Frankenpen is a term used derisively to describe a pen that has been assembled from mismatched components. Sometimes pens claimed to be “rare” are in fact Frankenpens, created, accidentally or deliberately, from parts that fit just fine but were never combined in that fashion by the factory. But sometimes a Frankenpen is a well-intended salvage operation using good components from two or more pens, with no attempt at deception.
A while back I paid $4 for a jade green Wearever pen that had definitely seen better days. Its clip and lever were badly brassed, the pen was filthy, and over half of the nib was simply gone, while the rest was a lump of black ink and corroded steel. I only bought it to be polite to a shop owner who had gone out of his way to try to help me find a pen, but with no luck. Rather than tossing it in the trash,I threw it in my junk box, and it stayed there until I noticed it a week or so ago and thought “this could be a pretty pen.”
That set me on a path to a Frankenpen, made from parts I had on hand. I disassembled the Wearever completely and found to my
astonishment that the clip, a Z-clip, was not held in place by an inner cap as it should have been, but rather by a buildup of dried ink. The inner cap was completely gone and the clip by all rights should have fallen off long ago. That it was still there told me that I was doing the right think to try to salvage the old pen. Other than the nib and feed, which were beyond help, and the ink sac, which was predictably dried up, the rest of the pen was in pretty good shape.
I gave it a thorough cleaning, using Phil Munson’s toothbrush and toothpaste method to remove dried ink from the barrel threads, shined the clip and lever with my Sunshine Cloth, and polished the plastic with Pen Polish from Main Street Pens. Everything was suddenly looking much better!
Now for a nib and feed…I pulled a Sheaffer Feather Touch 5 nib and feed from a beater pen, gave them a good run through the ultrasonic cleaner, and polished the nib with the Sunshine Cloth. They were actually a pretty good fit in the Wearever section and just a tiny bit of adjustment helped to slip them right into place. I added a new ink sac, waited for the shellac to set, gave the sac a light coat of talc, and slid the nib/feed/section/sac into place. The water test worked, so I turned my attention to the cap and clip.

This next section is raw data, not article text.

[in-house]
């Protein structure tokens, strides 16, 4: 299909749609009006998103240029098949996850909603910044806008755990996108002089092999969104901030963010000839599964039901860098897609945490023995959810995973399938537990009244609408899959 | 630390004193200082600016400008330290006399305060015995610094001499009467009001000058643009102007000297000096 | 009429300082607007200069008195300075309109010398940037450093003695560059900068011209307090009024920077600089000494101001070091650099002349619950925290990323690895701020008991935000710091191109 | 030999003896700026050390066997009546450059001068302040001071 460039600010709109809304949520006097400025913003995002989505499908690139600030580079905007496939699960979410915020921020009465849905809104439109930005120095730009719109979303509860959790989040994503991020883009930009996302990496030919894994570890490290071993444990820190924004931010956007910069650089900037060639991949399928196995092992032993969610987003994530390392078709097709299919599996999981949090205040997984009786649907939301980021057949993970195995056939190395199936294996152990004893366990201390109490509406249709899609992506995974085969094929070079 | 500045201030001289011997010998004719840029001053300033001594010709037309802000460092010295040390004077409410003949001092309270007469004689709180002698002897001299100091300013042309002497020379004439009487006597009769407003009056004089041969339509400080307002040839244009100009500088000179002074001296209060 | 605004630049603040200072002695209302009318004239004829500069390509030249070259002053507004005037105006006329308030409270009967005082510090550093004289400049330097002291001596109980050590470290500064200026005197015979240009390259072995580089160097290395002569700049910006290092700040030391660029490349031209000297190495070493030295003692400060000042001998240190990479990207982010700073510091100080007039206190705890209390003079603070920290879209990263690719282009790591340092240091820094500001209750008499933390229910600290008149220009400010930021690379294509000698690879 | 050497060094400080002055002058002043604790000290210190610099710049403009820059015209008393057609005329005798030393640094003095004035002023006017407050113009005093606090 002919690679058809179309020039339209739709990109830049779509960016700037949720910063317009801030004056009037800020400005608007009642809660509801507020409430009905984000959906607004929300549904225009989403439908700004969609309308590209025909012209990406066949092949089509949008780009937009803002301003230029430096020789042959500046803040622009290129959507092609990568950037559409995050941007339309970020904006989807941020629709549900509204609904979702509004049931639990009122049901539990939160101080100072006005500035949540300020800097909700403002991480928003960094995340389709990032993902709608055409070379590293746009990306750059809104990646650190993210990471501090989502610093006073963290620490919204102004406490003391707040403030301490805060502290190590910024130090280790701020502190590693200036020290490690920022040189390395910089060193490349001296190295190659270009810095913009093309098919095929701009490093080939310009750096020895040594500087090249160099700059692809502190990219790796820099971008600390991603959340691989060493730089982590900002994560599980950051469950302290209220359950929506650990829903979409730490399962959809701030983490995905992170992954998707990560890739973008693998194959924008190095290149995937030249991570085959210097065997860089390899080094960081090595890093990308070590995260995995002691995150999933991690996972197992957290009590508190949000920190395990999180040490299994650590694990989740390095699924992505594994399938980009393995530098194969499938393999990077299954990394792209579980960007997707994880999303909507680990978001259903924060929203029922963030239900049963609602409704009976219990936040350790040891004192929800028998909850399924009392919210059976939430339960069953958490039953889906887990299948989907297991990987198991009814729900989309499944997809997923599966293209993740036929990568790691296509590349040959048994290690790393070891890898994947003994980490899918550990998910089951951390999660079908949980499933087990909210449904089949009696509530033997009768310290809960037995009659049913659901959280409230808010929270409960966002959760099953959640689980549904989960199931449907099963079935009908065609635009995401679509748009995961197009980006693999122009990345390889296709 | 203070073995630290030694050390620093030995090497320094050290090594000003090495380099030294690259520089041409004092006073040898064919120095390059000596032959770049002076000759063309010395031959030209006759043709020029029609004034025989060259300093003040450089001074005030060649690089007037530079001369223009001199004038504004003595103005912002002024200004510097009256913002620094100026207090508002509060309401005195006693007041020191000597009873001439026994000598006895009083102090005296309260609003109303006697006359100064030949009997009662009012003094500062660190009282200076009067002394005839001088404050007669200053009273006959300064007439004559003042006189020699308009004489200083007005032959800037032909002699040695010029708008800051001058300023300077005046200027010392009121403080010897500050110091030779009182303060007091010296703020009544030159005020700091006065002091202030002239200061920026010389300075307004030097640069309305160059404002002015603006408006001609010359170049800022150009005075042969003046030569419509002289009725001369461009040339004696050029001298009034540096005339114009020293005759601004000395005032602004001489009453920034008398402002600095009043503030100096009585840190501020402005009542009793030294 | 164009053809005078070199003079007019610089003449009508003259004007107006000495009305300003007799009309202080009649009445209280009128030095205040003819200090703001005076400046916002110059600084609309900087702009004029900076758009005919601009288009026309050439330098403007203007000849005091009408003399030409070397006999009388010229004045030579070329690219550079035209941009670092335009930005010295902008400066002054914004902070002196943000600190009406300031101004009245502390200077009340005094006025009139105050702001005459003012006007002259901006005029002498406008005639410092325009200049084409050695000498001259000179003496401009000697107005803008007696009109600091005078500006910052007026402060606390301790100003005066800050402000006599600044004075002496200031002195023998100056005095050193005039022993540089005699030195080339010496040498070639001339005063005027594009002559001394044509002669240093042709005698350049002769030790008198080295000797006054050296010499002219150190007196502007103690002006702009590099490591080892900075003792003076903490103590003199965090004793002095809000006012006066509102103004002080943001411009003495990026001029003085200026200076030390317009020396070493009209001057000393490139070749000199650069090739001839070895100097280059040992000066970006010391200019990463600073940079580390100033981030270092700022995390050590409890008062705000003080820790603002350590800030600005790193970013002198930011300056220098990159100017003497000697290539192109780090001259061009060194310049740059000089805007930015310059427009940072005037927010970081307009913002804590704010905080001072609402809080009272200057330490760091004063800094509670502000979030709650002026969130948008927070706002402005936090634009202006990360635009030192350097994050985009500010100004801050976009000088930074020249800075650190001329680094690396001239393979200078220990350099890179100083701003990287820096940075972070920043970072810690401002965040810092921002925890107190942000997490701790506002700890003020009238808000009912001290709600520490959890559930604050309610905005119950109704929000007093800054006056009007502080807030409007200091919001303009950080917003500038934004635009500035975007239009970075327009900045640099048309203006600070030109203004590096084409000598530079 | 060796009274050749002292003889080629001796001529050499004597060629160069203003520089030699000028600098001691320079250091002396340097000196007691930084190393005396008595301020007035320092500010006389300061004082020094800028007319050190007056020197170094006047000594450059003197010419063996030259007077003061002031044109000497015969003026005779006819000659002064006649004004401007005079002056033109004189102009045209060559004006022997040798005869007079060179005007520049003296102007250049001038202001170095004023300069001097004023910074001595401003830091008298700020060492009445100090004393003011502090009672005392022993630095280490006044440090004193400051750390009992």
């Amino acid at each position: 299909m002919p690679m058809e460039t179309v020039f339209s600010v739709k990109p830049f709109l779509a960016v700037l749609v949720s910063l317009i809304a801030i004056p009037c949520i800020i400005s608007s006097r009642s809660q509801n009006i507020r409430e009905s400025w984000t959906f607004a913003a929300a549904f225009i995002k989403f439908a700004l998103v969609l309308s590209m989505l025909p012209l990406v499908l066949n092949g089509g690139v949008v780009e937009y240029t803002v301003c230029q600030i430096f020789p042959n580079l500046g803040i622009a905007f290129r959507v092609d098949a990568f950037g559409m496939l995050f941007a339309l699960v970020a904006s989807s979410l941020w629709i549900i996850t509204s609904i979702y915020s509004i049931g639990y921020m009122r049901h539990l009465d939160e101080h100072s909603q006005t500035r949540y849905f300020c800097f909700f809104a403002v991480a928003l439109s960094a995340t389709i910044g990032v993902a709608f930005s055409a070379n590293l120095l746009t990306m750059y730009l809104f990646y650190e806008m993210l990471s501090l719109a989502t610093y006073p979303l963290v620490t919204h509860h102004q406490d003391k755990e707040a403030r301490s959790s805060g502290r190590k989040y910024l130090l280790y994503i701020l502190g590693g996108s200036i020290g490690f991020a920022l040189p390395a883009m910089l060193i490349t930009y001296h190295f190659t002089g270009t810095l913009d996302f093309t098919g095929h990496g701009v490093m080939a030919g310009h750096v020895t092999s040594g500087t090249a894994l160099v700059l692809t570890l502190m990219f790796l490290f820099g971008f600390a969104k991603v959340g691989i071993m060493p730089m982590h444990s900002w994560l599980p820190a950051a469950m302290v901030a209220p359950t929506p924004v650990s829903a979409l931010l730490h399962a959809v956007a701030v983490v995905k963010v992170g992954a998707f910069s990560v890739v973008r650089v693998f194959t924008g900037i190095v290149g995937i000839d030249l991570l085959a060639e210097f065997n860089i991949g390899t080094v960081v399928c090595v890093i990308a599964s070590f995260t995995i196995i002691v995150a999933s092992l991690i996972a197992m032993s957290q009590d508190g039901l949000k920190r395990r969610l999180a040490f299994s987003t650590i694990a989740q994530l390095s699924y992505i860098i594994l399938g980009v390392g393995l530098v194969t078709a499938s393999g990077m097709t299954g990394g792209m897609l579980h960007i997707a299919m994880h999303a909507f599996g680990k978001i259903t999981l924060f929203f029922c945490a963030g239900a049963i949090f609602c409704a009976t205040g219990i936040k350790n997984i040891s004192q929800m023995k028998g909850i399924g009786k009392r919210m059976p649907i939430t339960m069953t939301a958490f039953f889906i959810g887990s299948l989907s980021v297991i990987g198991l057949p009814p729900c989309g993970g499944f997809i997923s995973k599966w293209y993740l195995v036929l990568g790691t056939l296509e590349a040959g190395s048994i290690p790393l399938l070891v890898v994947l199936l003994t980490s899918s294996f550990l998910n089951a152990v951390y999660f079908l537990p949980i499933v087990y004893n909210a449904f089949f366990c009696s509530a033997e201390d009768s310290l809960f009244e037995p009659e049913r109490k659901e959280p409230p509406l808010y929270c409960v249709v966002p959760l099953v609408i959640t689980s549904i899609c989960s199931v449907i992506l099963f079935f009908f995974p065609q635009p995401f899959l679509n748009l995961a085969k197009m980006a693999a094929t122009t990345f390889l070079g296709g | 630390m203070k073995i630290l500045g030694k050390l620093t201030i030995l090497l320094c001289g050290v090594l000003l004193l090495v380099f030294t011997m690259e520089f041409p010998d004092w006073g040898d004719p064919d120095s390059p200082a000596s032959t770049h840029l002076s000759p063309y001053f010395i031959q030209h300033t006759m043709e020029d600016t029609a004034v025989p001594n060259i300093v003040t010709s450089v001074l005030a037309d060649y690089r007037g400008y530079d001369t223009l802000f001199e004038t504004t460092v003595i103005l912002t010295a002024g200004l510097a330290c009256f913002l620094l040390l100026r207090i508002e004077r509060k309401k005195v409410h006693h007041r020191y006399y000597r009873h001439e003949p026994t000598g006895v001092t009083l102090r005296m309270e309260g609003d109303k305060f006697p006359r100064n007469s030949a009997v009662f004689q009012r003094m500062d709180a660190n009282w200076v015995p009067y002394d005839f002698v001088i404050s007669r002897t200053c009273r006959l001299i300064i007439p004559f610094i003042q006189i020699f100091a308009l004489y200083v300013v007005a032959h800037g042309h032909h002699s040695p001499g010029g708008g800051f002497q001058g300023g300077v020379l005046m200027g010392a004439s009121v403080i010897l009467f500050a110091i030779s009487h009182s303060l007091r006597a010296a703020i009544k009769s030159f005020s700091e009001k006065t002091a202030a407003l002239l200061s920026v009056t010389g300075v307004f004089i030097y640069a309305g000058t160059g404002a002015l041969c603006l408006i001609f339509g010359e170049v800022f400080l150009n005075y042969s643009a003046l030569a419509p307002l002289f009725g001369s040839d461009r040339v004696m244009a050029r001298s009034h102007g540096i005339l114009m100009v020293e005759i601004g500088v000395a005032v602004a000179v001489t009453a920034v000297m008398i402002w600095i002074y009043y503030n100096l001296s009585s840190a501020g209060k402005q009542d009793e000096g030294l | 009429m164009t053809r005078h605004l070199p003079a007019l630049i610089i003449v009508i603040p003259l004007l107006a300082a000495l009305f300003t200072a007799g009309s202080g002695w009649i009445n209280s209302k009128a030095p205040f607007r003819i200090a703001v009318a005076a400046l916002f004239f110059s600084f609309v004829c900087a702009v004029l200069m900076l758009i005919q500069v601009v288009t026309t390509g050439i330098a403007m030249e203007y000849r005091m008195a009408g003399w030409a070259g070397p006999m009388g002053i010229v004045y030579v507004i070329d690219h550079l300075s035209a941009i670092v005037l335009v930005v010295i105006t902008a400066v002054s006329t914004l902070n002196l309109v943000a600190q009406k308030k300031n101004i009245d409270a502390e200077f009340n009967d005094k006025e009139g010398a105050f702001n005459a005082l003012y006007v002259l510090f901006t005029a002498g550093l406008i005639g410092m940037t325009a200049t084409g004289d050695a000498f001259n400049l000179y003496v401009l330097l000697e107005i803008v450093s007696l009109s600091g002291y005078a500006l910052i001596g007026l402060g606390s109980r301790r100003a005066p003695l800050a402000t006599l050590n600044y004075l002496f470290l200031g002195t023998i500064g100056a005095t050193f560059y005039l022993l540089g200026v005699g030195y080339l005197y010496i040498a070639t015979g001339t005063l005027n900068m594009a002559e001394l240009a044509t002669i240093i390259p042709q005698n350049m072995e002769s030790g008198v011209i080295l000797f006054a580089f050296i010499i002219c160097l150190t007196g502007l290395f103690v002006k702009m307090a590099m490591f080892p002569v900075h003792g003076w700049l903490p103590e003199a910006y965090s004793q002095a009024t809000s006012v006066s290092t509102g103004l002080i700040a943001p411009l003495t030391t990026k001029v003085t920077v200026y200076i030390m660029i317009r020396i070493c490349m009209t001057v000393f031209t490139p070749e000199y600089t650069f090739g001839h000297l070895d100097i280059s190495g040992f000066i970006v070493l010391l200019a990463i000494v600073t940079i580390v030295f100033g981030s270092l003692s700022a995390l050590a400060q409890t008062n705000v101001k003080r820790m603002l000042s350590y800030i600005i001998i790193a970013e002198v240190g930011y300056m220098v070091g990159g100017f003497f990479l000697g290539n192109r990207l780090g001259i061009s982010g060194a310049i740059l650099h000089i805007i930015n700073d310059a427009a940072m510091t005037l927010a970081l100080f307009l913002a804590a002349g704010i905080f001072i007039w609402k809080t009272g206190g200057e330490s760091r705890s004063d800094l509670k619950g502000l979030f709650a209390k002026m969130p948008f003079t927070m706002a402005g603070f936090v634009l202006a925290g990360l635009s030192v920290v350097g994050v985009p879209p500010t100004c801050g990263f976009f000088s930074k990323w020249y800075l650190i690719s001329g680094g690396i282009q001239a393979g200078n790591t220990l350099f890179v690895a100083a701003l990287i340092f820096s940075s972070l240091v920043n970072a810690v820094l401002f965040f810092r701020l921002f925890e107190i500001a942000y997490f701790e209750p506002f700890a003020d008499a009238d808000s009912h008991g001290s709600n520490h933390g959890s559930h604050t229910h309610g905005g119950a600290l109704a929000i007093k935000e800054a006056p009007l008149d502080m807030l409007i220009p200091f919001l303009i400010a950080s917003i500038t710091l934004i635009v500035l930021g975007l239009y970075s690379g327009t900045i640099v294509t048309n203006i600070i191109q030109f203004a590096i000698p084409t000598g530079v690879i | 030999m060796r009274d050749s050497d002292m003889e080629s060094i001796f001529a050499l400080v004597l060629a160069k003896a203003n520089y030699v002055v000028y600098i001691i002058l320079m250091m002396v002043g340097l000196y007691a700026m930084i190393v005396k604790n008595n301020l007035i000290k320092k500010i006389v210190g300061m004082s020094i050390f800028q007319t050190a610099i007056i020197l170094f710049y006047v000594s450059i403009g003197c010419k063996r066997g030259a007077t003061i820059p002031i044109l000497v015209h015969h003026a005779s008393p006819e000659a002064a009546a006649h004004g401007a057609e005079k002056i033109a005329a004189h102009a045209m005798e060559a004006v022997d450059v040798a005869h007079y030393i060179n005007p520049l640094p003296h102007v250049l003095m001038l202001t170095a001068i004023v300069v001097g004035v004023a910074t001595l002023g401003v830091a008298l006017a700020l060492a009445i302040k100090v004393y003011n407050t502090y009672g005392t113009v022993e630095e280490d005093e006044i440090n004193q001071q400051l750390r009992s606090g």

UPDATE: After using Frankenpen for a while, I noticed that the lever “flopped” out, so decided to check out the problem. The J-bar, which had seemed OK initially, turned out to have very little springiness left. Also, I had installed a number 16 ink sac, knowing at the time that it was too small. So, the combination of weak J-bar and small ink sac resulted in the lever “flopping.” I installed a new J-bar and a gigantic number 22 ink sac. The lever seats firmly when released and this pen holds more ink than any other that I own!
A Z-clip is shaped just like it sounds and is held in place by catching the end of the Z
between the outer and inner caps, but there was no inner cap. From my model railroad stash came a length of 1/2″ OD styrene tubing, and it would slip a little way into the cap, so it seemed that thinning it might just work. I chucked the tubing in my drill and used some 100 sandpaper to reduce the OD just enough to allow it to slide right into the cap. I measure the length for the inner cap and cut the thinned tubing accordingly.
Holding the clip in place, I pushed the new inner cap down into the barrel until it seated at
the very top. The clip felt solid and the barrel assembly screwed right into place!
I quickly filled the pen with ink and it came to life again, writing like a good Sheaffer should and looking as pretty as any Wearever I have ever seen. My Frankenpen will never be mistaken for a “rare” model, not with a Sheaffer nib and a Wearever clip, but it certainly does preserve the best of both donor pens. UPDATE: Now that I’ve made a couple more Frankenpens, this one is now called Frankenpen I.